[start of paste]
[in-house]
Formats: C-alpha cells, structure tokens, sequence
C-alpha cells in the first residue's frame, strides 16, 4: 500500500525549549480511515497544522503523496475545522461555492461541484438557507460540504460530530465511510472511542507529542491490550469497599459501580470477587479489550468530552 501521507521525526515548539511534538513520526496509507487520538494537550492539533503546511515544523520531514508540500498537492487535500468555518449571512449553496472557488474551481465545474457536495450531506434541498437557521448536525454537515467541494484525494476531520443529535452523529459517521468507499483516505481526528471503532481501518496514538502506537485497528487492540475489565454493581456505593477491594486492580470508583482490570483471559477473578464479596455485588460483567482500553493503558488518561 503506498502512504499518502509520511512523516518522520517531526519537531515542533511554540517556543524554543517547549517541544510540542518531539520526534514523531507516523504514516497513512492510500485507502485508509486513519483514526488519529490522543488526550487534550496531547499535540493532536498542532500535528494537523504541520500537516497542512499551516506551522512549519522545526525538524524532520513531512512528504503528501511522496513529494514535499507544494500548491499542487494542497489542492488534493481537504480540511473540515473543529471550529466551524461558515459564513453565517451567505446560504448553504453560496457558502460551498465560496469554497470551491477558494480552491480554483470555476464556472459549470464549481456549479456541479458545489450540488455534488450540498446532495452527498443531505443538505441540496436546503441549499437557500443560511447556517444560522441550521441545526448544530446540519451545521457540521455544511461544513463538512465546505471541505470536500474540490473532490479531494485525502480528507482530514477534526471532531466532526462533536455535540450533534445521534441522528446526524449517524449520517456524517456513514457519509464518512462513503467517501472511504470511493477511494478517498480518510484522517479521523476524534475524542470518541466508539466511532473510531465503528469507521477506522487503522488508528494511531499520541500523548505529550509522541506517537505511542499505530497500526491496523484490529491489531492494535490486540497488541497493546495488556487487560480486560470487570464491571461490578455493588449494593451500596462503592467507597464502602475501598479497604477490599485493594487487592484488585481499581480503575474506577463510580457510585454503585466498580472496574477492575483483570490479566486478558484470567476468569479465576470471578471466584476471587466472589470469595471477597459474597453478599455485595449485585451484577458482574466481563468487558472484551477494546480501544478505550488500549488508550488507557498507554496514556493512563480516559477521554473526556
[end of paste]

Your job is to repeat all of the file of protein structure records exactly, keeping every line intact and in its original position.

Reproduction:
[in-house]
Formats: C-alpha cells, structure tokens, sequence
C-alpha cells in the first residue's frame, strides 16, 4: 500500500525549549480511515497544522503523496475545522461555492461541484438557507460540504460530530465511510472511542507529542491490550469497599459501580470477587479489550468530552 501521507521525526515548539511534538513520526496509507487520538494537550492539533503546511515544523520531514508540500498537492487535500468555518449571512449553496472557488474551481465545474457536495450531506434541498437557521448536525454537515467541494484525494476531520443529535452523529459517521468507499483516505481526528471503532481501518496514538502506537485497528487492540475489565454493581456505593477491594486492580470508583482490570483471559477473578464479596455485588460483567482500553493503558488518561 503506498502512504499518502509520511512523516518522520517531526519537531515542533511554540517556543524554543517547549517541544510540542518531539520526534514523531507516523504514516497513512492510500485507502485508509486513519483514526488519529490522543488526550487534550496531547499535540493532536498542532500535528494537523504541520500537516497542512499551516506551522512549519522545526525538524524532520513531512512528504503528501511522496513529494514535499507544494500548491499542487494542497489542492488534493481537504480540511473540515473543529471550529466551524461558515459564513453565517451567505446560504448553504453560496457558502460551498465560496469554497470551491477558494480552491480554483470555476464556472459549470464549481456549479456541479458545489450540488455534488450540498446532495452527498443531505443538505441540496436546503441549499437557500443560511447556517444560522441550521441545526448544530446540519451545521457540521455544511461544513463538512465546505471541505470536500474540490473532490479531494485525502480528507482530514477534526471532531466532526462533536455535540450533534445521534441522528446526524449517524449520517456524517456513514457519509464518512462513503467517501472511504470511493477511494478517498480518510484522517479521523476524534475524542470518541466508539466511532473510531465503528469507521477506522487503522488508528494511531499520541500523548505529550509522541506517537505511542499505530497500526491496523484490529491489531492494535490486540497488541497493546495488556487487560480486560470487570464491571461490578455493588449494593451500596462503592467507597464502602475501598479497604477490599485493594487487592484488585481499581480503575474506577463510580457510585454503585466498580472496574477492575483483570490479566486478558484470567476468569479465576470471578471466584476471587466472589470469595471477597459474597453478599455485595449485585451484577458482574466481563468487558472484551477494546480501544478505550488500549488508550488507557498507554496514556493512563480516559477521554473526556